The U.S. gets hit by approximately 1,200 tornadoes on average each year, according to the NOAA National Severe Storms Laboratory (NSSL). The country has the most prevalent tornadoes in the world, thanks to its geography. High and cool air from the Pacific Ocean converges with the low, warm air from the Gulf of Mexico at the flat terrains of south central North America. Known as the Great Plains, this part of the country features no obstacles that might prevent the meeting of these westerly and easterly winds and thus mitigate the formation of tornadoes.
This area has been nicknamed Tornado Alley due to the frequent tornadoes that appear in the region. “Tornado Alley is an area of the U.S. where there is a high potential for tornado development,” AccuWeather Senior Meteorologist Dan Kottlowski said. “This area encompasses much of northern Texas northward through Oklahoma, Kansas, Missouri and parts of Louisiana, Iowa, Nebraska and eastern Colorado.”
According to the NSSL, the potential for tornadoes are more typical in the southern and central Plains in May and June, while the natural phenomenon is more usual in the northern Plains and in the upper Midwest in the early summer months of June or July. Tornadoes also occur in the Gulf coast earlier in the spring.
However, if you’re not living in or near Tornado Alley, don’t breathe a sigh of relief just yet because tornadoes have been reported in all states. Furthermore, the Scientific American has reported that Tornado Alley has shifted eastward. Tornado outbreaks are now being reported about 400 to 500 miles in Alabama, Kentucky, Arkansas, northern Mississippi, and western Tennessee.
So, it doesn’t matter where you are in the country, you should still be prepared for a possible tornado and what to do afterward, including how to assess the damage of the storm’s aftermath.
First and foremost, always consult with a professional contractor or a disaster recovery specialist before assuming there are for certain serious damages or seeking solutions to implement.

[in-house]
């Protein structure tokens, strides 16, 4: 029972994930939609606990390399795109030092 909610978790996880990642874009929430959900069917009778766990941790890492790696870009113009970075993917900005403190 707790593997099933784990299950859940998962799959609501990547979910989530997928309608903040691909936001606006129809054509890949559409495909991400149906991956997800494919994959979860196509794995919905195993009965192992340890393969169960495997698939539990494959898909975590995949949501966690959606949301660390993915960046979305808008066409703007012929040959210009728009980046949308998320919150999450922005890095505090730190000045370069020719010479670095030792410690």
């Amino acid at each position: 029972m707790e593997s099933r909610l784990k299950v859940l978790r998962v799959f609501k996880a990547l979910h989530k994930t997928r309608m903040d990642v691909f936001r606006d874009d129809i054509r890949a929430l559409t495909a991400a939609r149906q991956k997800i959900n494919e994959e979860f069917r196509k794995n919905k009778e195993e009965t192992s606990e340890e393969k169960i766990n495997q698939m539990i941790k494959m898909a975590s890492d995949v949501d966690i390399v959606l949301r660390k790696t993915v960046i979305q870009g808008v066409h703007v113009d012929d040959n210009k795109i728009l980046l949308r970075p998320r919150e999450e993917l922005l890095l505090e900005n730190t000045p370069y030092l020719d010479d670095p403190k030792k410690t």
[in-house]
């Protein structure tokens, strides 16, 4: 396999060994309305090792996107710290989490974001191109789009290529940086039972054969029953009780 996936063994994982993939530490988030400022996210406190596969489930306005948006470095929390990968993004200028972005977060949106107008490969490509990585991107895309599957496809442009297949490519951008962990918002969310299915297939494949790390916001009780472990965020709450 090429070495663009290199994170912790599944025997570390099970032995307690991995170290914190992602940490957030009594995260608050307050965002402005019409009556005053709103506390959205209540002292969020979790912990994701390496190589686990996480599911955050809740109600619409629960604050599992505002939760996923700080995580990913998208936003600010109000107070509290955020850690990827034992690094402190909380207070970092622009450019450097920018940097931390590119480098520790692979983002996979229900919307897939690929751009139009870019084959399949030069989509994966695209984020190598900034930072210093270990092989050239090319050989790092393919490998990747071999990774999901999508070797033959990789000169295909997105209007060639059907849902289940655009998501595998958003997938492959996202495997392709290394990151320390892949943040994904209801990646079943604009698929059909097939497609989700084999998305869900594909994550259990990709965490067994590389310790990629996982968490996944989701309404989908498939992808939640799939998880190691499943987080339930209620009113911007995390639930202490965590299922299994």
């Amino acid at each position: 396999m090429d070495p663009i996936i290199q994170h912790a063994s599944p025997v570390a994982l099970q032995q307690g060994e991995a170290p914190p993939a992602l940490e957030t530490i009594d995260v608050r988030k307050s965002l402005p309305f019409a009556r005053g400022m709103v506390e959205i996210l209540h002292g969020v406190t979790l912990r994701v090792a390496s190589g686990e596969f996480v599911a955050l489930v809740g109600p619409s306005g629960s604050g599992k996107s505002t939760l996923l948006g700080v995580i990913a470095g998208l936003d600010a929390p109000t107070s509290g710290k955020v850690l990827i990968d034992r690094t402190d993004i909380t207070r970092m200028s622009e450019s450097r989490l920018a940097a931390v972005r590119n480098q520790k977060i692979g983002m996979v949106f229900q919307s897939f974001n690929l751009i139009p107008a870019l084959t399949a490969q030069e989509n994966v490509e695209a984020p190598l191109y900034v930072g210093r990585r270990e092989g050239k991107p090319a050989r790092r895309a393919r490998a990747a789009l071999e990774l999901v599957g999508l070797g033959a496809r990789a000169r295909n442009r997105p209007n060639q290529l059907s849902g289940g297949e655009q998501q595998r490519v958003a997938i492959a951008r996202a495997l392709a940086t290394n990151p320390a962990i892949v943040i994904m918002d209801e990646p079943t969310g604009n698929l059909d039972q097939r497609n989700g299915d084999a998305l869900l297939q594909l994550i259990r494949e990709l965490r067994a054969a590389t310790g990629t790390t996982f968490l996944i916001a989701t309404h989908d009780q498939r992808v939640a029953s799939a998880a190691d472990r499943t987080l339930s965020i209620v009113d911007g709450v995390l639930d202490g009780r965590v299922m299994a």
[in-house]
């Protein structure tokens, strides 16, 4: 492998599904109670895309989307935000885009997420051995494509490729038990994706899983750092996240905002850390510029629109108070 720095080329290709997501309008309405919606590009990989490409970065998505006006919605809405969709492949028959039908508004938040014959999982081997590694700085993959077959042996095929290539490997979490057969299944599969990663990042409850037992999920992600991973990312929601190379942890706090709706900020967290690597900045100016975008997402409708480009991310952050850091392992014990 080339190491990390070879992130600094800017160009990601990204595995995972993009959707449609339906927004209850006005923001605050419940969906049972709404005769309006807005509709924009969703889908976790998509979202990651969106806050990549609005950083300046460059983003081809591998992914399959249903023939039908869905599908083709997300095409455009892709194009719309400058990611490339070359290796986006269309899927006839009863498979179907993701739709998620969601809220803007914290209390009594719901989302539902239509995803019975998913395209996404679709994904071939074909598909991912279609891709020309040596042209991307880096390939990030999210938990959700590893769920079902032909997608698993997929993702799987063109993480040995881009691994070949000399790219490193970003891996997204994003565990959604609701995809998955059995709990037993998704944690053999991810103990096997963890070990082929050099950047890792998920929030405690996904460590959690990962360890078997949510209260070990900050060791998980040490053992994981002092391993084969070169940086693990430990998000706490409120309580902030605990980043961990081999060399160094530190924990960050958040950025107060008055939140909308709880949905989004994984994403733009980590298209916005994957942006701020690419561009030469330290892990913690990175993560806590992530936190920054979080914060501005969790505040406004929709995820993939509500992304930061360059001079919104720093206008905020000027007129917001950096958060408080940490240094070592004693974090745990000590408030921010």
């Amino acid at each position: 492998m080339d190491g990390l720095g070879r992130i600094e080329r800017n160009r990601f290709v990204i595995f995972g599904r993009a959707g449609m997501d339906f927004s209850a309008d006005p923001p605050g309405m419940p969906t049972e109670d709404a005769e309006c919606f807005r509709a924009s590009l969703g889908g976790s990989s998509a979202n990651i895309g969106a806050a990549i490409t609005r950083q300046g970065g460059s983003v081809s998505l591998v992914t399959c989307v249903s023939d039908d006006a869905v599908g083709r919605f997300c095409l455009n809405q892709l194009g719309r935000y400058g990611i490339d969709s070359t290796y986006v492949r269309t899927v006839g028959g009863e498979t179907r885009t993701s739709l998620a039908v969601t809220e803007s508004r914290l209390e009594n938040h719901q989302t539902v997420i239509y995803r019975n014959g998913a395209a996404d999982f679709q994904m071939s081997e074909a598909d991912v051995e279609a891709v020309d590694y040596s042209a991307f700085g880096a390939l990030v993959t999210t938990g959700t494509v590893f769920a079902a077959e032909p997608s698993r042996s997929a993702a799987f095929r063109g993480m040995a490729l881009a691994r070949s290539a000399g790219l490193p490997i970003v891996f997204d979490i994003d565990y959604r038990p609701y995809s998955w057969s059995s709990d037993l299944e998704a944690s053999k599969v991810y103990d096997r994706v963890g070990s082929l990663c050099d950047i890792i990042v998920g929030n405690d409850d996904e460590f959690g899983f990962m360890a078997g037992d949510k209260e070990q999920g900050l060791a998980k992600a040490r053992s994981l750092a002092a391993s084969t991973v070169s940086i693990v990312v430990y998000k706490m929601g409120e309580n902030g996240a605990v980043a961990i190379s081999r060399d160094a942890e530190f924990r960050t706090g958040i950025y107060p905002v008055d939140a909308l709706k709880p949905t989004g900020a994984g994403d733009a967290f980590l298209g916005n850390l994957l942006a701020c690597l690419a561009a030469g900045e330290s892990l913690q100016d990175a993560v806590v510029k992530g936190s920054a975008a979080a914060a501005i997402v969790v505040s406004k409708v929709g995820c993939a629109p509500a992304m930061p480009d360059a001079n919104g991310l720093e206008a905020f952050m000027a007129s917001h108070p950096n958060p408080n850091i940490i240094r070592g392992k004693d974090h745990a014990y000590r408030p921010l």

Why it’s important to make a correct assessment of damages after a tornado
Tornadoes come with strong winds that can cause injuries and even death as well as damages to homes, buildings, and other structures. In addition to property damage, tornadoes can also wreak havoc on crops. How much damage a tornado leaves behind depends upon its wind speed and intensity.
The Fujita Scale, which estimates wind speeds, is a tool used to assess damage caused by a tornado. The scale assigns an “F” rating, and a tornado with the F0 rating features wind speeds of up to 72 mph, while F5 is assigned to a violent tornado with winds of about 300 mph. With an F0 rating, you may see tree branches broken off and other limited damages on houses and buildings. F1 may overturn mobile homes and cars, F2 may detach roofs from houses and uproot large trees, and F5 may make cars fly or lift homes.
Making the proper assessment of damages to persons and properties after a tornado is important for treatment of injuries, repair of damaged structures, and quick recovery for everyone involved. Basically, tornado damages – whether in human life, crops, or structures – cost money to deal with. So, making the correct assessment of the damages can help you, the government, non-profits, and others allocate resources for the fast rehabilitation of a tornado-torn area.